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Henry L. Smith collection of Augustus Le Plongeon correspondence


Held at: University of Pennsylvania: Penn Museum Archives [Contact Us]3260 South Street, Philadelphia, Pennsylvania, 19104-6324

This is a finding aid. It is a description of archival material held at the University of Pennsylvania: Penn Museum Archives. Unless otherwise noted, the materials described below are physically available in their reading room, and not digitally available through the web.

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Augustus Le Plongeon, photographer, antiquarian, and amateur archaeologist was born on the Isle of Jersey in 1826, and first traveled to South America at age nineteen. On news of the gold rush in California, Le Plongeon sought his fortune in San Francisco, working as a surveyor and apprenticing with a physician. In 1851, Le Plongeon returned to England to study photography, opening a daguerreotype portrait studio on his return to San Francisco in 1855. Le Plongeon also maintained a portrait studio in Lima, Peru and established an "electrohydropathic" medical clinic in Lima.

Le Plongeon studied photography in England with Henry Dixon, known for the development of panchromatic photography and William Fox Talbott, considered the father of modern photography. It was Fox who instructed Le Plongeon in the creation of photographic negatives.

Le Plongeon married Alice Dixon, daughter of Henry Dixon, and traveled with her in the Yucatan from 1873 to 1885. Working as a team, Augustus and Alice Le Plongeon methodically photographed hundreds of pre-Columbian ruins, creating three dimensional images of many sites. Le Plongeon also conducted digs on his trip, excavating a Chac-Mool statue at Chichun Itza in 1875.

Le Plogeon maintained adherance to the belief that the ancient Egyptian civilization had its origins in the Maya civilization of the Northern Yucatan despite the fact that later explorations discredited his beliefs. He continued to write and lecture wherever an audience could be gathered or a publisher found. The legacy of Augustus Le Plongeon consists of his photographs which document ancient ruins and inscriptions that were later damaged or destroyed. In some cases, his photographs are the only record.

Henry L. Smith, was a resident of Schenectady, New York and Pittsfield, Massachusetts and an alumnus of Brown University. Smith corresponded with Augustus Le Plongeon in 1906 and 1907. Le Plongeon's letters indicate that Smith may have attempted to arrange lectures at The John Carter Brown Library at Brown University for Le Plongeon. Smith also corresponded with William E. Gates, first President of The Maya Society. In addition to his interest in the Maya culture, Smith was a member of the New York State Agricultural Society.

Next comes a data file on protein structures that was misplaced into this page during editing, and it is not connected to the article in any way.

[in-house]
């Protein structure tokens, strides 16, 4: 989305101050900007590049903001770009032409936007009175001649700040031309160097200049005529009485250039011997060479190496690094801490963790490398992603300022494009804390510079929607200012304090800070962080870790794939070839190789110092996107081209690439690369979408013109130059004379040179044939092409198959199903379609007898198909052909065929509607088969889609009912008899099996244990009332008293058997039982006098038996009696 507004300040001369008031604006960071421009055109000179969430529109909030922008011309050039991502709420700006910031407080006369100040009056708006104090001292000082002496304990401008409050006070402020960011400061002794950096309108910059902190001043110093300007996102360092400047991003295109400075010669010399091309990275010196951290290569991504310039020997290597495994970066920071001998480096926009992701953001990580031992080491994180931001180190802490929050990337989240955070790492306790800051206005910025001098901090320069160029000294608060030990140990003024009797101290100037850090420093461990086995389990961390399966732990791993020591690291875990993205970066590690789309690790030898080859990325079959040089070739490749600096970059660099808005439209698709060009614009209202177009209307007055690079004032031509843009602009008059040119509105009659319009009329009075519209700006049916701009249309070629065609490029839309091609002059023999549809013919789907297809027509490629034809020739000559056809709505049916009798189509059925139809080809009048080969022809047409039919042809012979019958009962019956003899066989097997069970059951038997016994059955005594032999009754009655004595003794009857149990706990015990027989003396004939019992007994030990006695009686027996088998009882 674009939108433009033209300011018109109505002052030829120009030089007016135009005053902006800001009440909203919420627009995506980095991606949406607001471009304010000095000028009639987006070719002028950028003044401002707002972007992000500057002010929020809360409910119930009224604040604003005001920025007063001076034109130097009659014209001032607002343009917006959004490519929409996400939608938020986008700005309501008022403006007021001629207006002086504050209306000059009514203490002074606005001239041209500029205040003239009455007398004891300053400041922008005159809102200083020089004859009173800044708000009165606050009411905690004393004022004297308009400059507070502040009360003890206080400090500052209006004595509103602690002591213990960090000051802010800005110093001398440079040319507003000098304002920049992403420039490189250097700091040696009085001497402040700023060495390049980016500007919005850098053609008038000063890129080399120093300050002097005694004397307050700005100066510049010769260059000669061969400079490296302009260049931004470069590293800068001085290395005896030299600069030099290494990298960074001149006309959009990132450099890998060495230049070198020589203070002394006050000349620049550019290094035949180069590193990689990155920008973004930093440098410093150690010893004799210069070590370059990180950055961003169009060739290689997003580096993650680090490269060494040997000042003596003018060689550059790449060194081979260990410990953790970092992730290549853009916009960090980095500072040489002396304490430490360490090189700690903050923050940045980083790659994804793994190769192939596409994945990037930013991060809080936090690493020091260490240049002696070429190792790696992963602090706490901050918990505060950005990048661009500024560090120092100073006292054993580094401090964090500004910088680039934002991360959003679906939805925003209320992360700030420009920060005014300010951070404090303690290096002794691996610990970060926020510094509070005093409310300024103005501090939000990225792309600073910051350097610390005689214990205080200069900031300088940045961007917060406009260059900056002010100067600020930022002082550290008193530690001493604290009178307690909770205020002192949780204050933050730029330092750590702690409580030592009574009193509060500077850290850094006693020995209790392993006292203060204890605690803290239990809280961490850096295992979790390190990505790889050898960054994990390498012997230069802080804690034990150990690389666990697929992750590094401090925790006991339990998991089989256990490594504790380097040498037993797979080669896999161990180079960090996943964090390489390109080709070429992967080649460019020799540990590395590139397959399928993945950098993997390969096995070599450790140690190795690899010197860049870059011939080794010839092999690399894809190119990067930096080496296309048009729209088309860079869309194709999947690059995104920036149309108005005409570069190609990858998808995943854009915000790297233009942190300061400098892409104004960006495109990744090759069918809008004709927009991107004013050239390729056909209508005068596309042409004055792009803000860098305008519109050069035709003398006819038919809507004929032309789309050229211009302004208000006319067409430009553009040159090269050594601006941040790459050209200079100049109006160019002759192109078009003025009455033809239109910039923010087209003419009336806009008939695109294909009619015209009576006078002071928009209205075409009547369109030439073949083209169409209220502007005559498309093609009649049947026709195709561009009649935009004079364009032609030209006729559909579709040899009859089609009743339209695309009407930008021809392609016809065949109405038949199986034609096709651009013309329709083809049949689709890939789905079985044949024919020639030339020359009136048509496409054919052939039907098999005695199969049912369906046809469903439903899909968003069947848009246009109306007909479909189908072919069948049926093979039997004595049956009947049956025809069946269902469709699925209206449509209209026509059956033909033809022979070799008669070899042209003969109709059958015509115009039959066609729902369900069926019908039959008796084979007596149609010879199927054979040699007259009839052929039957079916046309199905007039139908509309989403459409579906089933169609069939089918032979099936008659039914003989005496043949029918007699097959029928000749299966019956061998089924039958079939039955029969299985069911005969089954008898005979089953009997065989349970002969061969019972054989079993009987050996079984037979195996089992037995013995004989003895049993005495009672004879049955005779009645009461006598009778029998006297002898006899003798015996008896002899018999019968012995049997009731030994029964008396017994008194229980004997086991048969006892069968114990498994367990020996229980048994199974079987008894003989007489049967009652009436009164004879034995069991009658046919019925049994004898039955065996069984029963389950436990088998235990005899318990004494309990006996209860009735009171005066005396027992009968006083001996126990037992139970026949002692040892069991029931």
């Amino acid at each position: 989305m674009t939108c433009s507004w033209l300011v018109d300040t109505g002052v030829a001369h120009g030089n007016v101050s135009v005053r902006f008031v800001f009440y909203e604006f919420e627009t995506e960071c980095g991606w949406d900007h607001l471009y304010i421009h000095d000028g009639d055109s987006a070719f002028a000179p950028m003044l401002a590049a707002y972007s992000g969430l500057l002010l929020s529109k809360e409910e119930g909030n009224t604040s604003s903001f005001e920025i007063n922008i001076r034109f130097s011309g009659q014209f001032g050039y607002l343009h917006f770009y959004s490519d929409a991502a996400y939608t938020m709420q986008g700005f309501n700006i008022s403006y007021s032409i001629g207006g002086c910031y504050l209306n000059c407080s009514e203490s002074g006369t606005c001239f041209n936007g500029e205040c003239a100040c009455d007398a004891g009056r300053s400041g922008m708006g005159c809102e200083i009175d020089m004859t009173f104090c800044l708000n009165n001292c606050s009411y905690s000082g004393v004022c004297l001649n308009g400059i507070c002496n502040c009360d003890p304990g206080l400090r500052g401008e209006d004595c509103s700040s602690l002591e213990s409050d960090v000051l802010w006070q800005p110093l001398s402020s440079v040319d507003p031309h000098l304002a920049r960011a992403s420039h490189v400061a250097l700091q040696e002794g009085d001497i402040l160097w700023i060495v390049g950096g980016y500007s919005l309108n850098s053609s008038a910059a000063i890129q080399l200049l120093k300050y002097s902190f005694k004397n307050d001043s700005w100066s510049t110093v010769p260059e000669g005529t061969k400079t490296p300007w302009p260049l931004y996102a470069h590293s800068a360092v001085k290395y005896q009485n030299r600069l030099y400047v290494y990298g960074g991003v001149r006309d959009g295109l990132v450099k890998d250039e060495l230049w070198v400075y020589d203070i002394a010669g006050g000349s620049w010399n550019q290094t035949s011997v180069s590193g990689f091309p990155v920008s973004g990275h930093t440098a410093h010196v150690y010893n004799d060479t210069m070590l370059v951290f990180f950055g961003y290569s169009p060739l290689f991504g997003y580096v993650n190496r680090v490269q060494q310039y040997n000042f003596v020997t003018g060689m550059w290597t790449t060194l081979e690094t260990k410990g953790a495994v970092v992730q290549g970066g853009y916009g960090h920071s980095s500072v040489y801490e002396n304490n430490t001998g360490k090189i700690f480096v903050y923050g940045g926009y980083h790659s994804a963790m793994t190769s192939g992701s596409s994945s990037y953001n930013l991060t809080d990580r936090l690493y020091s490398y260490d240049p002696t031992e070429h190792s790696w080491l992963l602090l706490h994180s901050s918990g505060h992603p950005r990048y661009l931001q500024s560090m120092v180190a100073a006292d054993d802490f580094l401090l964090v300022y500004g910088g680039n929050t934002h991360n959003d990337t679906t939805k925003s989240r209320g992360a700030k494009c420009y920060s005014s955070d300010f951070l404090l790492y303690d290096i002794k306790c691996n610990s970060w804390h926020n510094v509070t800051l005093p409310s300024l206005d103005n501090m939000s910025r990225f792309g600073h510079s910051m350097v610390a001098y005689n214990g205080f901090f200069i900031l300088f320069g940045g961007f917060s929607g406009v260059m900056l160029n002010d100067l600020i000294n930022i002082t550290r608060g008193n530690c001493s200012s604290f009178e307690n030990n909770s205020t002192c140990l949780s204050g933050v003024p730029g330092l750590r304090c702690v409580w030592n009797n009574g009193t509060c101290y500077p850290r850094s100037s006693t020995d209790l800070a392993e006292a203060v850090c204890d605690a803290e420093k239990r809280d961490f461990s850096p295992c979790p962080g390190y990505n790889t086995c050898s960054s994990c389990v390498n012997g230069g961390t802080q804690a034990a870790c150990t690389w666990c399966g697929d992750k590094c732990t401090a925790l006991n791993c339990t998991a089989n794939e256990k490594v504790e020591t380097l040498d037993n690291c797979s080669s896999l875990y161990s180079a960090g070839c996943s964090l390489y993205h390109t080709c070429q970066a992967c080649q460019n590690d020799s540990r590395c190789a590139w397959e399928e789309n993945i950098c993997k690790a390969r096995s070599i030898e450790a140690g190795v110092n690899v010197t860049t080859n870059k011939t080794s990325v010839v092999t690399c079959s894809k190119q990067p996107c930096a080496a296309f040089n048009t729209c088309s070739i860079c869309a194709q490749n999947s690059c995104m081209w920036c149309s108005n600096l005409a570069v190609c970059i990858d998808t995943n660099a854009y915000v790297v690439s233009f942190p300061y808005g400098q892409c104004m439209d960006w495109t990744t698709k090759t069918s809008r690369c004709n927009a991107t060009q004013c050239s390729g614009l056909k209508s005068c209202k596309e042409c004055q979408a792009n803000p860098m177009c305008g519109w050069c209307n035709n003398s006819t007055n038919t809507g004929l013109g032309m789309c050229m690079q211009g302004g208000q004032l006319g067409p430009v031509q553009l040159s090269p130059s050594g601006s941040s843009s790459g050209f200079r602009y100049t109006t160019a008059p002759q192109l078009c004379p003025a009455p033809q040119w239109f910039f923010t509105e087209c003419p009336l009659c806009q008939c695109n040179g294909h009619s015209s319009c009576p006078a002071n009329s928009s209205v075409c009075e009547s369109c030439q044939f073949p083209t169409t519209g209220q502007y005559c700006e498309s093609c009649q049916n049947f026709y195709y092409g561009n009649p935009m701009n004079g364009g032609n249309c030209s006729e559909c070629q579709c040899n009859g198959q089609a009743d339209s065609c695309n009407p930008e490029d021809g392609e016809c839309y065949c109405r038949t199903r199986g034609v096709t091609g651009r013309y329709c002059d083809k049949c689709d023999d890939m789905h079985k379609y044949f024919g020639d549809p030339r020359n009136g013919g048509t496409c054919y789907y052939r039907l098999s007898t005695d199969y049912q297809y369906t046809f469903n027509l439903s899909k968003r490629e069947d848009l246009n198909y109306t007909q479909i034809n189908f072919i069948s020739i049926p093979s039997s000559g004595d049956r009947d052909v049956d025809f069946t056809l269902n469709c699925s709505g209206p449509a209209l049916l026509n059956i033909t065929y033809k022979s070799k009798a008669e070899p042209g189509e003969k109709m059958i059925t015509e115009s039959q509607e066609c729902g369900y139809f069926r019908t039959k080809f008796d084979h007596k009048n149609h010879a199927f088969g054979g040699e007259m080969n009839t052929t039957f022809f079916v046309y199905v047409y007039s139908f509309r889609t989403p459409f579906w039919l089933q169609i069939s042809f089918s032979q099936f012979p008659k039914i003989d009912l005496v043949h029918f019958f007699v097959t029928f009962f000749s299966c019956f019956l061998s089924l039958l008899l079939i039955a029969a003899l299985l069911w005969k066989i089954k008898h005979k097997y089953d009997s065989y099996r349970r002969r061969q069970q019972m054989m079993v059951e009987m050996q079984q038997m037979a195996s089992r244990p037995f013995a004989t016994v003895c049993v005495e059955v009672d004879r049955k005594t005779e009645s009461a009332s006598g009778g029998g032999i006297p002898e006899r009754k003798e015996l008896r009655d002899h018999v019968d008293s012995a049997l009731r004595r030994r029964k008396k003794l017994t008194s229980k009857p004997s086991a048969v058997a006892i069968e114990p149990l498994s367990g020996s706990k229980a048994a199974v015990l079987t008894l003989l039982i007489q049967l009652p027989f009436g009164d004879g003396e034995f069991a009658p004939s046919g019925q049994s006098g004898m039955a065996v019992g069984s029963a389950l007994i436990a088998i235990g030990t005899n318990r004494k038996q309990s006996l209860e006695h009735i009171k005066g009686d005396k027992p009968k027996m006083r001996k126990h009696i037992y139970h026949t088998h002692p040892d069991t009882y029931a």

The Le Plongeon letters came to the University of Pennsylvania Museum of Anthropology and Archaeology, later the Penn Museum, through a gift of Mrs. Henry L. Smith in 1945.

The Henry L. Smith collection of the correspondence of Augustus Le Plongeon consists of letters written to Smith in 1906 and 1907, a news clipping, a lecture series program from 1890, and an article from Appleton's Booklovers Magazine. The materials were donated to the Archives by Mrs. Henry L. Smith in 1945.

Augustus Le Plongeon, born on the isle of Jersey, England in 1846, is known as a photographer, antiquarian, and amateur archaeologist. He traveled to South America and San Francisco, California before returning to England to study photography with Henry Dixon and William Fox Talbott. Le Plongeon worked as a surveyor and portrait photographer preceding his studies in the North Yucatan with his wife, the former Alice Dixon. The Le Plongeons studied the Maya culture and photographed monuments and inscriptions from 1873 to 1885. In many cases their pictures are the only record of ruins that were later damaged or destroyed. Le Plongeon excavated a Chac-Mool statue at Chicun Itza in 1875.

Augustus Le Plongeon theorized that the Maya civilization preceded and influenced the Egyptian civilization, a theory he maintained despite evidence cited to discredit it by later archaeologists.

The Henry L. Smith collection of Augustus Le Plongeon correspondence consists of thirteen letters from Le Plongeon to Henry L. Smith dated from March 5, 1906 to December 6, 1907. One letter includes two business cards introducing Smith to Verplanck Colvin, a topographical engineer and wilderness surveyor, and John D. Whish of the Office of Forests and Streams, Washington, D.C..

The letters deal with the difficulties Le Plongeon has with publishing his works and gaining acceptance by both the learned and the public at large. Smith received additional enclosures from Le Plongeon. The explorer provided the text of an article from Appleton's Booklovers Magazine, April 1906, which he has corrected and whose author he describes as, "does not know a word of the matter he pretends to present to the public mind." Also a part of this collection is a brochure describing a series of seven lectures given by Augustus Le Plongeon at the Lowell Institute in Boston, Massachusetts, "at the beginning of 1890." Le Plongeon also refers to an address given by Mrs. Le Plongeon at the Lowell Institute.

Two additional pieces of paper detail Mrs. Henry L. Smith's address in Yuma, Arizona and preserve the signature of H.L. Smith.

University of Pennsylvania: Penn Museum Archives
Finding Aid Author
Finding aid prepared by Jody Rodgers
Finding Aid Date
November 2009
Use Restrictions

Although many items from the archives are in the public domain, copyright may be retained by the authors of items in these papers, or their descendants, as stipulated by United States copyright law. The user is fully responsible for compliance with relevant copyright law.

Collection Inventory

Letters 1906-1907.

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